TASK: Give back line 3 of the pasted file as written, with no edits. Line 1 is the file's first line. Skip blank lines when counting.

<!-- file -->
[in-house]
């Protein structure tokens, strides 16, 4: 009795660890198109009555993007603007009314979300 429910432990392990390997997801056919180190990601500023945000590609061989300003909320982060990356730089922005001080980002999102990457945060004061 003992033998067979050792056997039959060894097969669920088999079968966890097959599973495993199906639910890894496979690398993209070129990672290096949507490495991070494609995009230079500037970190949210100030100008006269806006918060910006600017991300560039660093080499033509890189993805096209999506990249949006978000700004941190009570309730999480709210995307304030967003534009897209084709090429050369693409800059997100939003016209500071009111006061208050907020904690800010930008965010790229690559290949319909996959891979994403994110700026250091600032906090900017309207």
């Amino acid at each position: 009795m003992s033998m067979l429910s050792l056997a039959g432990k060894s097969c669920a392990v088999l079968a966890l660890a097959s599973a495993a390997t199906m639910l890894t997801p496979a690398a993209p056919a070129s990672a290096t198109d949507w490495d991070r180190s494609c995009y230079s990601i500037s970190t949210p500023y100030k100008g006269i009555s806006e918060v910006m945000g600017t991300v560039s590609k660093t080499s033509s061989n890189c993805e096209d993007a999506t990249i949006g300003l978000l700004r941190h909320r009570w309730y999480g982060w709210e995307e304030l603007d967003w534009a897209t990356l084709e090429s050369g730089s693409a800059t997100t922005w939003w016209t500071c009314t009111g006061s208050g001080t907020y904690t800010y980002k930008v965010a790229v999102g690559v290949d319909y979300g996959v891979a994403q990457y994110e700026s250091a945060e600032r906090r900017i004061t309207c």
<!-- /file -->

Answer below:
């Amino acid at each position: 009795m003992s033998m067979l429910s050792l056997a039959g432990k060894s097969c669920a392990v088999l079968a966890l660890a097959s599973a495993a390997t199906m639910l890894t997801p496979a690398a993209p056919a070129s990672a290096t198109d949507w490495d991070r180190s494609c995009y230079s990601i500037s970190t949210p500023y100030k100008g006269i009555s806006e918060v910006m945000g600017t991300v560039s590609k660093t080499s033509s061989n890189c993805e096209d993007a999506t990249i949006g300003l978000l700004r941190h909320r009570w309730y999480g982060w709210e995307e304030l603007d967003w534009a897209t990356l084709e090429s050369g730089s693409a800059t997100t922005w939003w016209t500071c009314t009111g006061s208050g001080t907020y904690t800010y980002k930008v965010a790229v999102g690559v290949d319909y979300g996959v891979a994403q990457y994110e700026s250091a945060e600032r906090r900017i004061t309207c």